After throwing 62 pitches over four innings against Orioles minor leaguers Sunday, right-hander Chris Tillman said he could have continued to add to his pitch count, and still thinks he will be ready for the regular season.
“It went really good,” Tillman said. “It went well. I got to work on everything. Everything was there. Command was really good. I’m really happy with it.
“I feel like I’m ready to go. I asked [Orioles pitching coach] Rick [Adair] if I could get up a time or two more yesterday and he said no, obviously trying to protect me. I would have liked to. I felt good. I definitely had plenty left in the tank to get back out there.”
The Orioles have been cautious with Tillman, who is recovering from abdominal soreness that prompted him to be scratched from a start March 9. While other Orioles starters are reaching the six-inning, 80-pitch plateau, Tillman is slightly behind in his spring progress.
By pitching Tillman in non-Grapefruit League games -- his final start will take place in a Friday exhibition against the State College of Florida -- it allowed the team to backdate any possible DL stint for a quick return.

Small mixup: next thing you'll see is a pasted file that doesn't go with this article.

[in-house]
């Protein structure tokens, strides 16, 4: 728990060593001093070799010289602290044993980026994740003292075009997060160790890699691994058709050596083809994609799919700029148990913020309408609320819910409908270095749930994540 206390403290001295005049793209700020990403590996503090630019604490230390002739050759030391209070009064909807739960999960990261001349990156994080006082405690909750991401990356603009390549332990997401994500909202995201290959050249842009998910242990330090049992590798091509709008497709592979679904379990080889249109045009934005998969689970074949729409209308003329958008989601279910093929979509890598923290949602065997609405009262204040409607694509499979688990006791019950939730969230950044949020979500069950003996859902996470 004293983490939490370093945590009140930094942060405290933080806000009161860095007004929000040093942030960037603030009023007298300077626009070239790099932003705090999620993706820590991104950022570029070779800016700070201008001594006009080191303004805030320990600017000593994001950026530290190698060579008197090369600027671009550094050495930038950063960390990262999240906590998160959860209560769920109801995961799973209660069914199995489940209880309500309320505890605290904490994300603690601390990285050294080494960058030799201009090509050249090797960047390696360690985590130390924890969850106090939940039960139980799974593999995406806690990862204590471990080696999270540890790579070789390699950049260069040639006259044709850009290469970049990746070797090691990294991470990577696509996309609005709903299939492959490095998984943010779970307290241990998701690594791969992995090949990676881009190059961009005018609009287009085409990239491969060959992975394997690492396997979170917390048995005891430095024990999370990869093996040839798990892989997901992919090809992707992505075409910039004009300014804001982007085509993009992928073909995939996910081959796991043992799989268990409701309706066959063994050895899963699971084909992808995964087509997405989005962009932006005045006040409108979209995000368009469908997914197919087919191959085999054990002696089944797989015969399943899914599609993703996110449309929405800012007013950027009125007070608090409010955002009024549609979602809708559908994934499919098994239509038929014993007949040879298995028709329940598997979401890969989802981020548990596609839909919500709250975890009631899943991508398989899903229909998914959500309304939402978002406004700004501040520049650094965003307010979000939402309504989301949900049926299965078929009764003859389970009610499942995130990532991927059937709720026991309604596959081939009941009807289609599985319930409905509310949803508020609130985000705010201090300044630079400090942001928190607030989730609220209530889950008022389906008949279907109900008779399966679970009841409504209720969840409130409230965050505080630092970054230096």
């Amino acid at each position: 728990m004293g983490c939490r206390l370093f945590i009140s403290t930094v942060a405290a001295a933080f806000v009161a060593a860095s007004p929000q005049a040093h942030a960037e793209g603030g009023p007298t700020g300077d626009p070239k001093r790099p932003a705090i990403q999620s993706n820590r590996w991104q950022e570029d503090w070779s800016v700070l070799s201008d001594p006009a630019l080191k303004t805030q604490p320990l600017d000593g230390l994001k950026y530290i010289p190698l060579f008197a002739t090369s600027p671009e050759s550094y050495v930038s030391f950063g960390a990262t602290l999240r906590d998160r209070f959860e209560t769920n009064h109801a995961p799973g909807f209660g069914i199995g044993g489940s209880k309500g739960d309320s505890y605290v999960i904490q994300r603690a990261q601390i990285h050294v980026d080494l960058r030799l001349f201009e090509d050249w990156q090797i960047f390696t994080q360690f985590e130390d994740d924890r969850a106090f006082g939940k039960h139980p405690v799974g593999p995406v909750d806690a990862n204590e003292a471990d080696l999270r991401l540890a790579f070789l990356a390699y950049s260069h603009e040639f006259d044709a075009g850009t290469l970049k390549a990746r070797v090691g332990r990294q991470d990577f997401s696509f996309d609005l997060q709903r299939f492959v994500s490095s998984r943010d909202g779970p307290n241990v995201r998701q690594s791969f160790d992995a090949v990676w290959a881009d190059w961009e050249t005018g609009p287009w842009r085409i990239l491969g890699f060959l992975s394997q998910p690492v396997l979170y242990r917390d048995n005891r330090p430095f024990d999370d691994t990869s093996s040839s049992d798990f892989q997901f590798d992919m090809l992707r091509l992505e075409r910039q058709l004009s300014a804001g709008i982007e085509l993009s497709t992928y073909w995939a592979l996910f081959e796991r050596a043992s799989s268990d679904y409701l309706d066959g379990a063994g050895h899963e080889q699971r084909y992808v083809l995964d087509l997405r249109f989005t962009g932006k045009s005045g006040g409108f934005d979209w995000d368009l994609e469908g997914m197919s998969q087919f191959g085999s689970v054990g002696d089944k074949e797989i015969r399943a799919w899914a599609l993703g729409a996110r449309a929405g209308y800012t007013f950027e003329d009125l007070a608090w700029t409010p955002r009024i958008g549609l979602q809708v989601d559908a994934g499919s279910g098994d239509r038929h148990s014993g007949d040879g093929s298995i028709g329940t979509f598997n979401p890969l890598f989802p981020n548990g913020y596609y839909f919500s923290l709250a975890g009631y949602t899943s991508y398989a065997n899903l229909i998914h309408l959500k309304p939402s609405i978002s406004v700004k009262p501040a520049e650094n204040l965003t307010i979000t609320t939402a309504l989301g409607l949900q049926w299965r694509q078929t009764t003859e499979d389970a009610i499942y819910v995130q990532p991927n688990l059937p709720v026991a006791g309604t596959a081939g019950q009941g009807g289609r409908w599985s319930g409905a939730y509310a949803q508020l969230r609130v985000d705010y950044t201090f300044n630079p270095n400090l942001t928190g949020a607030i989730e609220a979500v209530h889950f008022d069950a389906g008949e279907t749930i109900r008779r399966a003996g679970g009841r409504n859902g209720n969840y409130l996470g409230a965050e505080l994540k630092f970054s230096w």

“To tell you the truth, I don’t think there’s any number of set number of pitches that’s going to make you ready for Opening Day,” Tillman said. “I think it’s more so up and down. The more times you get up and down, that’s what the harder part is for me. That’s how it is for me. The pitches really don’t have anything to do with it.
“We’re all athletic enough. We’re all in shape. We could all go out there and throw 120 pitches whenever we want to, to be honest with you, it’s more the number of times you get up and down, that kind of thing."
Tillman has made just two Grapefruit League appearances this spring, and he hasn’t pitched in a big league game since March 3, so he would head into his first start of the season without having faced major league hitters in more than a month.
“A couple of my starts down against the Twin Lakes teams, I think I faced some decent hitters and guys who I’ve seen in the big leagues for years,” Tillman said. “Those are guys who will let you know what you need to work on and what you don’t need to work on, too. I think personally, I know from last year in my bullpens what I need to do and which direction I need to go in. It’s nice to go out there and feel what it’s like to pitch against a major league team again, but I don’t think it’s an end all.”Copyright © 2015, Los Angeles Times